David Friedman on Behavioral Economics: Intriguing Research Project, with Reservations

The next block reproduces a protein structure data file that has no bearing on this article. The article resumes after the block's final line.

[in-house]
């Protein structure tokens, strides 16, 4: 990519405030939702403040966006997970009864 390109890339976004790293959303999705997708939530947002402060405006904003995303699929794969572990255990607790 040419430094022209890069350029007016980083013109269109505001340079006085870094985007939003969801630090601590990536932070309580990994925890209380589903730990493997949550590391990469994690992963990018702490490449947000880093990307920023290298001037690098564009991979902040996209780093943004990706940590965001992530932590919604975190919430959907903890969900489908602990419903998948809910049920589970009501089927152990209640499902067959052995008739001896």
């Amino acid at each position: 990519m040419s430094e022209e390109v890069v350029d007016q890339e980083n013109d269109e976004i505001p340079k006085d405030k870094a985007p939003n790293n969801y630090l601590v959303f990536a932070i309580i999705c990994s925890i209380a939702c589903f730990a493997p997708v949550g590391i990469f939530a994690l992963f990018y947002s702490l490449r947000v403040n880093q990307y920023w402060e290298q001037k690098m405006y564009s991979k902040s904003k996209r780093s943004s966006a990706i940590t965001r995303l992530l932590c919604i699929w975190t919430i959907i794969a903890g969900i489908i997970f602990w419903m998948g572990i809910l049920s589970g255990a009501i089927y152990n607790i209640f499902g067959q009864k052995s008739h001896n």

I have long argued that the economic assumption of rationality is useful not because it is a complete and correct description of real world behavior but because it describes that part of behavior that is predictable. If half the time an individual takes the actions that best achieve his goals and half the time he acts at random, then modeling his behavior as rational with some random error probably does as good a job of predicting it as we can do. When dealing not with a single individual but with the aggregated affects of many individual actions, random actions will tend to cancel out, making the predictions of a rational actor model more accurate than they would be for a single actor. Further, in some but not all cases, the actors that most matter are precisely those selected for successful decisions in the past—successful speculators, for example, have more money to speculate with and so a larger effect on markets, than unsuccessful ones.